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[Report] Mass Victims Litigation Practices: Suggestions For Victims' Participation at the ECCC From Japanese Experiences in Mass Plaintiff Cases

Human Rights Now has reiterated the importance of victims' participation in the Extraordinary Chambers in the Courts of Cambodia (ECCC), which try senior members of the Khmer Rouge for serious crimes, in the perspectives of peace building and national conciliation.


The ECCC approved systems of victims' participation which HRN proposed and is in the process to develop the system and the practice of victims' participation.


HRN published a proposal, including a report regarding Japanese experience in mass plaintiff cases which was made for the purpose of reference.


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For the Extraordinary Chambers in the Courts of Cambodia (ECCC), Human Rights Now (HRN) already issued "Justice for Victims - Fundamental issues for the Extraordinary Chambers in the Courts of Cambodia" on September 13th, 20061 and called on the ECCC and those concerned to confirm the fundamental principles of victims' rights, including the right of access to justice through participation in the legal process and a right to reparations.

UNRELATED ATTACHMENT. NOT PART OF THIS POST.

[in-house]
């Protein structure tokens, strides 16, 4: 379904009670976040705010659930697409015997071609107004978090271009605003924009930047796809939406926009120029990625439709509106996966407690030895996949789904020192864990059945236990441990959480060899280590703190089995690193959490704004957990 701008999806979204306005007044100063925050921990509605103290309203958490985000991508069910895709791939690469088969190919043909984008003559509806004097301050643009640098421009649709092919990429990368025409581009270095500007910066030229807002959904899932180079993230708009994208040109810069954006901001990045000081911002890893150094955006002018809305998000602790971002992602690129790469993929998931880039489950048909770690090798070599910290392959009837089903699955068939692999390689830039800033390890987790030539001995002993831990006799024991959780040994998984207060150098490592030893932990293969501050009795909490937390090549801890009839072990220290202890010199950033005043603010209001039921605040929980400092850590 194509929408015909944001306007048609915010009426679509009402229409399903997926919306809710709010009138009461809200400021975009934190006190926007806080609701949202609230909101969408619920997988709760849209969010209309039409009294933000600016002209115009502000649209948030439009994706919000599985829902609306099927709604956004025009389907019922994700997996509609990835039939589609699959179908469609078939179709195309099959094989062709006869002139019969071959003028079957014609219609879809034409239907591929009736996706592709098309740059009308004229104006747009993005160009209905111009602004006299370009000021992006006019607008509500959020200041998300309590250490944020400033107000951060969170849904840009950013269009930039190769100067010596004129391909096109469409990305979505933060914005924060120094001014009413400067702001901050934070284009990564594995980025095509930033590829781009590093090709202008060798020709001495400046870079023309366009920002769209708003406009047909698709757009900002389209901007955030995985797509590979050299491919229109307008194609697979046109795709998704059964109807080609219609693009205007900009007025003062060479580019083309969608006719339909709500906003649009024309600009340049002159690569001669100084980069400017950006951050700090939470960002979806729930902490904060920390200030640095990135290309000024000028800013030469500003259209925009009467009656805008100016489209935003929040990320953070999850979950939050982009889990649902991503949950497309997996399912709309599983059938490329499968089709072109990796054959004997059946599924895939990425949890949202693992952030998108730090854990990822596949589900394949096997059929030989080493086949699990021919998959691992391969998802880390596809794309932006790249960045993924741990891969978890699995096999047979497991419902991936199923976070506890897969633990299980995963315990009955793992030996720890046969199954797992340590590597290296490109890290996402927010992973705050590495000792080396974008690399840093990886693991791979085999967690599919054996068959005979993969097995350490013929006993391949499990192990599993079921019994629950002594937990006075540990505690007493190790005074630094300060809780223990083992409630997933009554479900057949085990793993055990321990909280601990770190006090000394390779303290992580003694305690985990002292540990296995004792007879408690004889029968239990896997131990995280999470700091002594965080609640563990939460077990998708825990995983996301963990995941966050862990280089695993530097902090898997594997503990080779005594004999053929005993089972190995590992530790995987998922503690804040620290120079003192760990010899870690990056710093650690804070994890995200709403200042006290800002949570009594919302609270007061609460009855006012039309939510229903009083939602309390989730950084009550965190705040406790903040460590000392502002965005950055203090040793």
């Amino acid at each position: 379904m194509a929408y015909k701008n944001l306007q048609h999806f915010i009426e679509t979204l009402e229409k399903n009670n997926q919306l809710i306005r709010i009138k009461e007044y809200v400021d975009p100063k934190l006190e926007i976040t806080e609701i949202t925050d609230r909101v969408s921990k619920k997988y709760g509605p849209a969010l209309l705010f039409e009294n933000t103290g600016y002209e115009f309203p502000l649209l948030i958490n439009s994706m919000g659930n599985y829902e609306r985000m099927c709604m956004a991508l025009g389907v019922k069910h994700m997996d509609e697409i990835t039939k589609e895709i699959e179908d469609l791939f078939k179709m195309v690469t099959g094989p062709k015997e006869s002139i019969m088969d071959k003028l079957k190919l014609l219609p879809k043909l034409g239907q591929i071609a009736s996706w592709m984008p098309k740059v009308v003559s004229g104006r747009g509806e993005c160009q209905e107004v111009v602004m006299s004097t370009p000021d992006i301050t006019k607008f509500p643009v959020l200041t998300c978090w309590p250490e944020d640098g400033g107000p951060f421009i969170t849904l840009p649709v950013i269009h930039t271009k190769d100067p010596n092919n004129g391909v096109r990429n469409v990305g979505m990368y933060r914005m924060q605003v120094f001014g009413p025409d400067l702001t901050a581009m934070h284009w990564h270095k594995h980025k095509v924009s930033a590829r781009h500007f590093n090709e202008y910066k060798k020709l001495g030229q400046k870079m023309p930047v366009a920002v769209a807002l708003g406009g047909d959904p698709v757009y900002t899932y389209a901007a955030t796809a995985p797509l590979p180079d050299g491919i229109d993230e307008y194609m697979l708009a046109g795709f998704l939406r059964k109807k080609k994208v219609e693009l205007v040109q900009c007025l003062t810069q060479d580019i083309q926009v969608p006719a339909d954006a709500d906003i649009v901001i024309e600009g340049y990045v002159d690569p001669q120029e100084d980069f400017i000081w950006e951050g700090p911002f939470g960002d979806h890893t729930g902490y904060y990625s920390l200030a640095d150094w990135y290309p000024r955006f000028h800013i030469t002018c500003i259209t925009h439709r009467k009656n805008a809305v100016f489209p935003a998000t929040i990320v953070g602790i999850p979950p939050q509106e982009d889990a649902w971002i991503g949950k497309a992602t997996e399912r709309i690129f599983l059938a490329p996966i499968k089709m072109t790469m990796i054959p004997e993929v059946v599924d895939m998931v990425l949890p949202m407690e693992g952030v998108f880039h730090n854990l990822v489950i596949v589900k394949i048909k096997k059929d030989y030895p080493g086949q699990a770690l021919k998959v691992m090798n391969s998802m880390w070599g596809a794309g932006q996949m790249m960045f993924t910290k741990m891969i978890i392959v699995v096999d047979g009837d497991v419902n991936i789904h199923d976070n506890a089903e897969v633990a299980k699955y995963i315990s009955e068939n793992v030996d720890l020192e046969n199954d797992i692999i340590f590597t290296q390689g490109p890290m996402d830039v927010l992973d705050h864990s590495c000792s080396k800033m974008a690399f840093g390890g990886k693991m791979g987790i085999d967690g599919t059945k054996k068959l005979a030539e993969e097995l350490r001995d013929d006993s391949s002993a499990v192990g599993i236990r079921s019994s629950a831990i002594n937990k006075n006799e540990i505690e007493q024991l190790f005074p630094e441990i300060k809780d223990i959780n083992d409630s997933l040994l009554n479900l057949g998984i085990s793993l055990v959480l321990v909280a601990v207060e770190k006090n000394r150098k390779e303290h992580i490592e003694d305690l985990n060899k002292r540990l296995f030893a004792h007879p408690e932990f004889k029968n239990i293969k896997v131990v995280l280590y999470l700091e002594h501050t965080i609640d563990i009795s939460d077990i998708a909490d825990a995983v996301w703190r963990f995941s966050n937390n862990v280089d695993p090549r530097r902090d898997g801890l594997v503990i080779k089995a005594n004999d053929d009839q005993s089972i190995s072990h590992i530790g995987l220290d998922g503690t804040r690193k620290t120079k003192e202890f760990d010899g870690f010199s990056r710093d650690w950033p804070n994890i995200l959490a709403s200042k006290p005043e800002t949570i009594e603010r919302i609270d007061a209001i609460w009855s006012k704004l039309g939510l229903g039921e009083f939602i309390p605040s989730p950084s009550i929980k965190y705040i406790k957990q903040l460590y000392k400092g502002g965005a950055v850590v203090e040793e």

Subsequently, the ECCC adopted its Internal Rules in June 2007,2 incorporating processes for victims' participation as Civil Parties and the system of reparations, as well as the provisions for the establishment of a Victims Unit, all of which were recommended in our paper above.

Now, we see that victims have actually begun to participate in the ECCC process and that the Victims Unit has initiated its operations. We emphasize again the importance of victims' voices and the recognition of victims' rights as fundamental for improved administration of the ECCC and ultimately for Cambodia as a whole in the process of national reconciliation.

At the same time, concerns have been expressed that the participation of too many victims might delay or disrupt the proceedings.

Certainly, the establishment of efficient systems for the participation of mass numbers of victims is among the crucial factors for the success of this tribunal. This report is prepared with the hope of contributing to addressing at least some of these concerns about the participation of large numbers of victims in the ECCC. Introduced here are practical experiences of mass-injury litigation in Japan, which were established in the 1970s and have evolved since.